Art Seen: March 14

In this week's Art Seen, James Dignan looks at exhibitions from Robert P. West, Jonette Murray, and Louise Menzies.

Cielo Nocturno Sobre Madrid, by Robert P. West
Cielo Nocturno Sobre Madrid, by Robert P. West
''Perfect Weather to Fly'', Robert P. West (Moray Gallery)

Robert P. West's latest exhibition at Moray Gallery marks a progression. While many of the works still rely on West's intriguing abstract combinations of coloured shapes connected by thin lines (in this instance, drawn or painted rather than using thread), he has also produced a number of works in a bolder, grittier style.

These latter works pack a certain amount of punch which has occasionally been lacking in the more grid-like designs. Even here, West's trademark connecting threads are visible, though running across the canvas to cut rather than connect the blocks of colour. Many of these threads have expanded to create white forms of their own, reflecting the negative spaces in the artist's more usual pieces. West's mixed-media pieces combine paint, collage, and, occasionally, the now archaic technology of Letraset to create interesting compositions.

West has also displayed his influences more openly; there is a clear nod to Piet Mondrian in the title of the Broad Bay Boogie Woogie series, and many of the other works are inspired by English indie band Elbow. West notes that Elbow's music has been described as ''lines of choice poetry set to random chords and off-kilter rhythms'', and suggests that his art might have something of this same feel, a suggestion with which it is easy to agree.

 

Ephemeral Delight, by Jonette Murray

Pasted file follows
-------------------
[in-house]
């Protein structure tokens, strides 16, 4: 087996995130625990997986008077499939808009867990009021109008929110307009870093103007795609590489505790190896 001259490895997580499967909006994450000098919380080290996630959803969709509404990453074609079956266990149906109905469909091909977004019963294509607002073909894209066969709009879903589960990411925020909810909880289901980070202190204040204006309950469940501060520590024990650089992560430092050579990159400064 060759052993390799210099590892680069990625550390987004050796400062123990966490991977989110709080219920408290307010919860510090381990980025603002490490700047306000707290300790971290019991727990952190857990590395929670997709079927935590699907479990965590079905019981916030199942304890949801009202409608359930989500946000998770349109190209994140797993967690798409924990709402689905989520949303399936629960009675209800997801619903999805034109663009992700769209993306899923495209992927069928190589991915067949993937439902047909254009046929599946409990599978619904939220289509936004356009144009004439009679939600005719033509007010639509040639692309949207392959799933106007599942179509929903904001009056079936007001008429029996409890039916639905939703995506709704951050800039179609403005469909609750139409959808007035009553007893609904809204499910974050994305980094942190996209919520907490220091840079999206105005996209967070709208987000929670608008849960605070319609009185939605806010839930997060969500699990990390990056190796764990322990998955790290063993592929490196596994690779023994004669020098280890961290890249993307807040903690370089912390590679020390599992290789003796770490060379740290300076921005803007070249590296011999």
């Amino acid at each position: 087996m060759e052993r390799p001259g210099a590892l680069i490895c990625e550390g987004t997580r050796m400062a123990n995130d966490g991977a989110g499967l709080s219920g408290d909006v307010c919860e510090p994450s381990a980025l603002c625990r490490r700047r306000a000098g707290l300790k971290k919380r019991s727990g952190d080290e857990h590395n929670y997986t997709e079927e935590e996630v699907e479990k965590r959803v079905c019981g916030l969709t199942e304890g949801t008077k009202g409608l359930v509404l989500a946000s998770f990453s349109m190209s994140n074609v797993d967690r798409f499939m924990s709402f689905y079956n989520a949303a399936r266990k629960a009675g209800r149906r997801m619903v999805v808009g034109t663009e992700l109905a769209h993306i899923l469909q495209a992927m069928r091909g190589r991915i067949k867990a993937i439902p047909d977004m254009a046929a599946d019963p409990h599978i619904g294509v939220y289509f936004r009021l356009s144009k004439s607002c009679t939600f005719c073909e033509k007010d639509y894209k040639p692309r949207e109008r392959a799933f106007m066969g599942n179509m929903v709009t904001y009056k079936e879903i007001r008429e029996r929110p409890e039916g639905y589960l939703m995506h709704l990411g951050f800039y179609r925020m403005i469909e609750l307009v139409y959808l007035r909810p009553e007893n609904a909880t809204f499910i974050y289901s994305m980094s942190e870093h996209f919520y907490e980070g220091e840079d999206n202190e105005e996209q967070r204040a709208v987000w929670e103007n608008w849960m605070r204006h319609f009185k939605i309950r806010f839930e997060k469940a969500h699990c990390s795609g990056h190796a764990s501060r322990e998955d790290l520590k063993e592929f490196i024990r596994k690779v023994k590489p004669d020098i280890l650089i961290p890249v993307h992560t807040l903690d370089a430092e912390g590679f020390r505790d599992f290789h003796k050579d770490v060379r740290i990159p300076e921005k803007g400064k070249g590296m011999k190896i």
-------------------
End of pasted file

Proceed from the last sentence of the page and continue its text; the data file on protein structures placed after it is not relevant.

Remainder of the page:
Ephemeral Delight, by Jonette Murray
''Composed'', Jonette Murray (The Artist's Room)

Jonette Murray's impressive still lifes are the subject of ''Composed'' at The Artist's Room. The artist has created a series of tableaux in which the individual elements have been composed so as to play off each other, in terms of position and colour. The works are beautifully created, the soft lighting and gentle reflected surfaces reminiscent of Flemish art of the 17th century, even though the artist's influences and tastes surprisingly veer towards more modern painting.

The still lifes are generally restricted to a few items - fruit, butterflies, jugs - set against plain backgrounds. This allows for the relationship between the items to become a major point of focus, in terms of their position within the picture frame and the psychological interplay of the items. The relationship between colour and tone is also brought to the fore, especially in works such as These golden moments, with its rich golden pears, brass jug, and deep golden cream backdrop.

Several of the pieces bring to mind classical vanitas images, with antique utensils placed against the ephemeral lives of fruit and insects. This is emphasised in Elevation, where a burnt-out candle rests on a dog-eared book alongside a sickle, all traditional symbols of the too, too short nature of life.

 

Untitled (textile design no. II), 1925, by Louise Menzies
Untitled (textile design no. II), 1925, by Louise Menzies
''In an Orange My Mother was Eating'', Louise Menzies (Hocken Collections Gallery)

At the Hocken, 2018 Frances Hodgkins Fellow Louise Menzies examines the works of Hodgkins and Joanna Margaret Paul, creating pieces which draw directly on their art.

The central work is a series of book plates from Paul's book The Lone Goose. The plates have been reproduced on hand-made paper, and interspersed with ephemera relating to the book's publication. We thus see the book and at the behind-the-scenes actions which led to its creation.

The resonance of time and place is a concern of a 2019 calendar created from reproduced pages from older months which had coincident days and dates. It also finds an echo in the use of a fabric design by Frances Hogkins, not woven during her lifetime, but now created and used to upholster some worn furniture from Menzies' studio.

The echoes of time are most poignant in the exhibition's titular video installation. To a background of Ornette Coleman jazz, we read a Joanna Paul poem recalling children trying to work out where they came from. The words are interspersed with images of one of Paul's own children, now grown, seen against a background of photographs including some of his late mother. The subtly sad juxtaposition draws attention to the passage of time and how it can change our appreciation of objects and people.

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